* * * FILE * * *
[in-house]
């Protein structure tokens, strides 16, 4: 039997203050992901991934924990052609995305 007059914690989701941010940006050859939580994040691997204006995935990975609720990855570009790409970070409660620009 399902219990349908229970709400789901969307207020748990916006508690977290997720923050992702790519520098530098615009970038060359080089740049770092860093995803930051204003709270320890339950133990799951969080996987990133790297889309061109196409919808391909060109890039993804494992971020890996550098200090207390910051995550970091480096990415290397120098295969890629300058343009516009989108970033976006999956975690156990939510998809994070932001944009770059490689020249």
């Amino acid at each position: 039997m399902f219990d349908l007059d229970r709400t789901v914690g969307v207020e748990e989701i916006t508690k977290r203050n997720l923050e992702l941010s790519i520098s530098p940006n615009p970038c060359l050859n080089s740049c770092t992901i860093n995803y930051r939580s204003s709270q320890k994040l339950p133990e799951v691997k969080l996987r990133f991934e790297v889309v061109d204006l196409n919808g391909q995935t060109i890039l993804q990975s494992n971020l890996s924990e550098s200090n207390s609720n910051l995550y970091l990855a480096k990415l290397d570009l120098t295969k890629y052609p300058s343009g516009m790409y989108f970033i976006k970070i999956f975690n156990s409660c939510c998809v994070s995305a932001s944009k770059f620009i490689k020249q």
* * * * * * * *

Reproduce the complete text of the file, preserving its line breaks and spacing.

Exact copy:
[in-house]
């Protein structure tokens, strides 16, 4: 039997203050992901991934924990052609995305 007059914690989701941010940006050859939580994040691997204006995935990975609720990855570009790409970070409660620009 399902219990349908229970709400789901969307207020748990916006508690977290997720923050992702790519520098530098615009970038060359080089740049770092860093995803930051204003709270320890339950133990799951969080996987990133790297889309061109196409919808391909060109890039993804494992971020890996550098200090207390910051995550970091480096990415290397120098295969890629300058343009516009989108970033976006999956975690156990939510998809994070932001944009770059490689020249």
């Amino acid at each position: 039997m399902f219990d349908l007059d229970r709400t789901v914690g969307v207020e748990e989701i916006t508690k977290r203050n997720l923050e992702l941010s790519i520098s530098p940006n615009p970038c060359l050859n080089s740049c770092t992901i860093n995803y930051r939580s204003s709270q320890k994040l339950p133990e799951v691997k969080l996987r990133f991934e790297v889309v061109d204006l196409n919808g391909q995935t060109i890039l993804q990975s494992n971020l890996s924990e550098s200090n207390s609720n910051l995550y970091l990855a480096k990415l290397d570009l120098t295969k890629y052609p300058s343009g516009m790409y989108f970033i976006k970070i999956f975690n156990s409660c939510c998809v994070s995305a932001s944009k770059f620009i490689k020249q």